Gobbledygeek’s very own MCU TV brain trust reconvenes somewhere in the multiverse, as post-production supervisor to the stars Michael Holland joins Paul and Arlo to discuss Michael Waldron and Kate Herron’s Loki. The gang untangles the kooky timeline shenanigans, falls in love with the incestuous narcissism at the heart of the Loki/Sylvie relationship, find themselves wowed by Owen Wilson, and ponders where the show’s timey-wimey finale leaves the Marvel Cinematic Universe. Plus, Arlo likes Blade Runner now, and there’s some Space Jam: A New Legacy trash talk.
NEXT: the MCU returns to the big screen with Cate Shortland’s Black Widow.
When Batman: Arkham Asylum was released in 2009, it was nothing short of a revolution for superhero video games. Before, there had been a handful of great superhero games, but most of them had been arcade side-scrollers or team brawlers (Activision’s first Spider-Man game is a notable exception). Arkham Asylum, however, placed you so fully in Bruce Wayne’s combat boots that it actually felt as if you got to know the hero better just by pushing some buttons and toggling an analog stick. Not only did you battle some of the Dark Knight’s greatest villains, you also sneaked around in the shadows, stealthily taking out bad guys before they even noticed you were upon them. The mix of fighting-and-hiding was extremely addictive and felt like the reinvention of an entire genre.
At the time, it would have been ridiculous to look at Arkham Asylum and go, “Great game, but look at all that untapped potential!” After having played Arkham City, though, it’s a reasonable reaction. Almost everything that was great about the first game has been refined, perfected, and expanded to create the most immersive superhero game yet released. The most obvious example is the fact that you can actually explore the vastness of Arkham City itself. One of the joys of the original was exploring the asylum grounds, but now that a portion of Gotham has been cordoned off as one big looney bin, you can glide past skyscrapers and swing from building to building. Whenever you get frustrated with a side mission or tire of beating down thugs, you can revel in the simple pleasure of zipping around the city, an exhilarating experience in and of itself.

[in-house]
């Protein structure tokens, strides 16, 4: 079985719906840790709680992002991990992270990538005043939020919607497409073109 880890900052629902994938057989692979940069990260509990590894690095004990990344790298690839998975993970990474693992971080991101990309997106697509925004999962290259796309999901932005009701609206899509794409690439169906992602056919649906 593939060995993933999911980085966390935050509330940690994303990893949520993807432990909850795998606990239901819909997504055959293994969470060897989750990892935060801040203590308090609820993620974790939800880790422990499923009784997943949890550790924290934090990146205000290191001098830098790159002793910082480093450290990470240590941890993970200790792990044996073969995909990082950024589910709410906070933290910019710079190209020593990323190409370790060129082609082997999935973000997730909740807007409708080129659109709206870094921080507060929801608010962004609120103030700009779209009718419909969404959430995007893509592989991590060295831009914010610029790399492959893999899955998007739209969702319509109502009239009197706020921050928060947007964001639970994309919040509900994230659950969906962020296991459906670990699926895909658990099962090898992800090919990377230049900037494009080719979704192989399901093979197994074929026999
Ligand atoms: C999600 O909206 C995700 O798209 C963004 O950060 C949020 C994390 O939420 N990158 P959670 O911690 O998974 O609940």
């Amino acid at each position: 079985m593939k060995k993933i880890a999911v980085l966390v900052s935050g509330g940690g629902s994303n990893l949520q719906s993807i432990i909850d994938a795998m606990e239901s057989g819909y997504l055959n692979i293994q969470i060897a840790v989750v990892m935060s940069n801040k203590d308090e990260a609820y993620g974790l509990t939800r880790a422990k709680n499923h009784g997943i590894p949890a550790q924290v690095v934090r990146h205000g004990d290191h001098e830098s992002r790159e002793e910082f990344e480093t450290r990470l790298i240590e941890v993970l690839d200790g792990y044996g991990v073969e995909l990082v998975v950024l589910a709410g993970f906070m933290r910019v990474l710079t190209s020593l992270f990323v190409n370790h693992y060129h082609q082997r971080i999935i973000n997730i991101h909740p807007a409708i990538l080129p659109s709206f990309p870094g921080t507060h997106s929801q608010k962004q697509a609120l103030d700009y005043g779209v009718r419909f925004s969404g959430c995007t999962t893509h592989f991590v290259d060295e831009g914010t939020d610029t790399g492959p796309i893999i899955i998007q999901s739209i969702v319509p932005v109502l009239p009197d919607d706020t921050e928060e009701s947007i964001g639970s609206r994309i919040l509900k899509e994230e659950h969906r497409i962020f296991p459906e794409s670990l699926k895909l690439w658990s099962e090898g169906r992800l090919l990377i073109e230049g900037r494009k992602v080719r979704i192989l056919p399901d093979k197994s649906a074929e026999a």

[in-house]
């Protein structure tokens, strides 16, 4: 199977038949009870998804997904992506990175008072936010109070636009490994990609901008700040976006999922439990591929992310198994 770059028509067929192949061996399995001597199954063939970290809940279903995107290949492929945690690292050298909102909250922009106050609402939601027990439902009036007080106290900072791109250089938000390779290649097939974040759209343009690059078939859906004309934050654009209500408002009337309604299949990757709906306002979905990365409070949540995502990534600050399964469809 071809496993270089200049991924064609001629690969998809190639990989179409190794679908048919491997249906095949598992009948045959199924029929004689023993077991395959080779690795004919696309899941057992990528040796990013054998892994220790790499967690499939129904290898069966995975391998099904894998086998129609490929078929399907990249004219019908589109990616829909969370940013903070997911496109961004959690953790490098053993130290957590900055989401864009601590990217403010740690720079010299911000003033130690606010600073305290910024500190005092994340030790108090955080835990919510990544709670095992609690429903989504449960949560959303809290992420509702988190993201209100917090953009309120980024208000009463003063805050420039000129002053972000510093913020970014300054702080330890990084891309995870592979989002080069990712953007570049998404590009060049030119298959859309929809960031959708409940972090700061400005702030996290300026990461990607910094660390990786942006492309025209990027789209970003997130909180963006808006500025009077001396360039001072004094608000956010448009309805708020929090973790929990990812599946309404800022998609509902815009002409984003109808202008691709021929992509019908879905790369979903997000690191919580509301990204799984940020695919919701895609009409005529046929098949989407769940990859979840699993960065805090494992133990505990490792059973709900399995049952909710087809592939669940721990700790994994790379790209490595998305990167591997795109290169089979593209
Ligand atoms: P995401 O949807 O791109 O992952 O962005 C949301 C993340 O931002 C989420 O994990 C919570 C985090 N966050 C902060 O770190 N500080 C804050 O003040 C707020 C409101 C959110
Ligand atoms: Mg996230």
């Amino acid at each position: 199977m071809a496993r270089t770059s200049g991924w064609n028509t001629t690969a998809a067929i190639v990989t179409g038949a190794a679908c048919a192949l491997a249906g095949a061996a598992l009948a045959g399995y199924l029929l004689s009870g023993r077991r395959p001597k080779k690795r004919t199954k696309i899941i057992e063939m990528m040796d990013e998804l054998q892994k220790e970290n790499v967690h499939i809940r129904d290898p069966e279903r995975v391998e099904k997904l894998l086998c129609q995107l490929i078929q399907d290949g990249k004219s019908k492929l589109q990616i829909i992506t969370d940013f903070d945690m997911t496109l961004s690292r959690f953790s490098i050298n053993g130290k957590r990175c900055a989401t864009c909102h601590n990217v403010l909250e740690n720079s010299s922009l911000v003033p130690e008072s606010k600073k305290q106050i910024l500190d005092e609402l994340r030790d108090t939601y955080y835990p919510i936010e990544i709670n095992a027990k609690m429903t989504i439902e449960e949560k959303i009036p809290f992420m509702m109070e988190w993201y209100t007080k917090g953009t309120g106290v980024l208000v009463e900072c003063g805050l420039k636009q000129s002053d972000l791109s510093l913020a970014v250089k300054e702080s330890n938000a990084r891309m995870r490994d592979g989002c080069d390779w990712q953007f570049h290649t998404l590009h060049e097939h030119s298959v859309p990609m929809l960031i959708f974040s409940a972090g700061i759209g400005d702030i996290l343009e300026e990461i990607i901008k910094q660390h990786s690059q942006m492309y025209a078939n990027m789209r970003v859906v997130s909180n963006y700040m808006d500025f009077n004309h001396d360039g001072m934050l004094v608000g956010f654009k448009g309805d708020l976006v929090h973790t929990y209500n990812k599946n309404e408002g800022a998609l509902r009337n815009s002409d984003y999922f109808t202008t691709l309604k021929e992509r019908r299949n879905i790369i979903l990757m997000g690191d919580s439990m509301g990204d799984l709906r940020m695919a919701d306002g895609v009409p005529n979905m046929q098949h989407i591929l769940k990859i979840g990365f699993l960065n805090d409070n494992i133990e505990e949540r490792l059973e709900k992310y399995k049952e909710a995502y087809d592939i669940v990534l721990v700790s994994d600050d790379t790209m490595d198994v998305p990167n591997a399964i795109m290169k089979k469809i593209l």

You’ve seen him in live-action as the arrogant/noble God of Thunder, now you can see him in animated form, long before he wielded the hammer Mjolnir. Thor, along with Loki and the Warriors Three (one of whom, Sif, is voiced by veteran voice artist Tara Strong), quests to find the Lost Sword of Surtur. Included on both the DVD and Blu-ray are two commentaries, a making-of featurette, and an episode of The Avengers: Earth’s Mightiest Heroes.